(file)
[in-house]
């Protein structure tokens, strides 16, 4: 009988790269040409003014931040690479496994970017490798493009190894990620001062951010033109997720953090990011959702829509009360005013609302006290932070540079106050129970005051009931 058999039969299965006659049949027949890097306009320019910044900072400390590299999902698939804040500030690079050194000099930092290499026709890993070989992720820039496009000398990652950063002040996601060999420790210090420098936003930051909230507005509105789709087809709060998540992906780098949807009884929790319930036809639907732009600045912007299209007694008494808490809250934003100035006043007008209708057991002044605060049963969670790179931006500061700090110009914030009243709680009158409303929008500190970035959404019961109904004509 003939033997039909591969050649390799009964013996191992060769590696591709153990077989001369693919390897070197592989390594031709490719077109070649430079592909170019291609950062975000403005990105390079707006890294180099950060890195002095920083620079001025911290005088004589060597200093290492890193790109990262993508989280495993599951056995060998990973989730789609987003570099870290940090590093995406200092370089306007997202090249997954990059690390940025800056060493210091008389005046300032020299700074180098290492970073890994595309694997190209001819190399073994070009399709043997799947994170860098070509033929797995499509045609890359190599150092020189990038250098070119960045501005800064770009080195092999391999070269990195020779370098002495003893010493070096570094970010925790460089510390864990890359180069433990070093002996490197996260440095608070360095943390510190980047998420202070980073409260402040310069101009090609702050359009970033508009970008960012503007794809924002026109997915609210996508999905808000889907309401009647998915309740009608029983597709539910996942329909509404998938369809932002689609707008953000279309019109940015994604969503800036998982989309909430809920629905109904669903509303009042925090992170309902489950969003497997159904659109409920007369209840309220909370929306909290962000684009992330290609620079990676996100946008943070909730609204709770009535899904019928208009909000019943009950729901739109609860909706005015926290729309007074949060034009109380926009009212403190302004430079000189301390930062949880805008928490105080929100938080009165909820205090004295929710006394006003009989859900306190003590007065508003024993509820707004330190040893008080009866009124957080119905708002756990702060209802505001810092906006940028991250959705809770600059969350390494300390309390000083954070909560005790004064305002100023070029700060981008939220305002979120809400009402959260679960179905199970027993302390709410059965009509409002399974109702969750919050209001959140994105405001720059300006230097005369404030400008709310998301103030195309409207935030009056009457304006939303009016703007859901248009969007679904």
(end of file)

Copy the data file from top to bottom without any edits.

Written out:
[in-house]
């Protein structure tokens, strides 16, 4: 009988790269040409003014931040690479496994970017490798493009190894990620001062951010033109997720953090990011959702829509009360005013609302006290932070540079106050129970005051009931 058999039969299965006659049949027949890097306009320019910044900072400390590299999902698939804040500030690079050194000099930092290499026709890993070989992720820039496009000398990652950063002040996601060999420790210090420098936003930051909230507005509105789709087809709060998540992906780098949807009884929790319930036809639907732009600045912007299209007694008494808490809250934003100035006043007008209708057991002044605060049963969670790179931006500061700090110009914030009243709680009158409303929008500190970035959404019961109904004509 003939033997039909591969050649390799009964013996191992060769590696591709153990077989001369693919390897070197592989390594031709490719077109070649430079592909170019291609950062975000403005990105390079707006890294180099950060890195002095920083620079001025911290005088004589060597200093290492890193790109990262993508989280495993599951056995060998990973989730789609987003570099870290940090590093995406200092370089306007997202090249997954990059690390940025800056060493210091008389005046300032020299700074180098290492970073890994595309694997190209001819190399073994070009399709043997799947994170860098070509033929797995499509045609890359190599150092020189990038250098070119960045501005800064770009080195092999391999070269990195020779370098002495003893010493070096570094970010925790460089510390864990890359180069433990070093002996490197996260440095608070360095943390510190980047998420202070980073409260402040310069101009090609702050359009970033508009970008960012503007794809924002026109997915609210996508999905808000889907309401009647998915309740009608029983597709539910996942329909509404998938369809932002689609707008953000279309019109940015994604969503800036998982989309909430809920629905109904669903509303009042925090992170309902489950969003497997159904659109409920007369209840309220909370929306909290962000684009992330290609620079990676996100946008943070909730609204709770009535899904019928208009909000019943009950729901739109609860909706005015926290729309007074949060034009109380926009009212403190302004430079000189301390930062949880805008928490105080929100938080009165909820205090004295929710006394006003009989859900306190003590007065508003024993509820707004330190040893008080009866009124957080119905708002756990702060209802505001810092906006940028991250959705809770600059969350390494300390309390000083954070909560005790004064305002100023070029700060981008939220305002979120809400009402959260679960179905199970027993302390709410059965009509409002399974109702969750919050209001959140994105405001720059300006230097005369404030400008709310998301103030195309409207935030009056009457304006939303009016703007859901248009969007679904």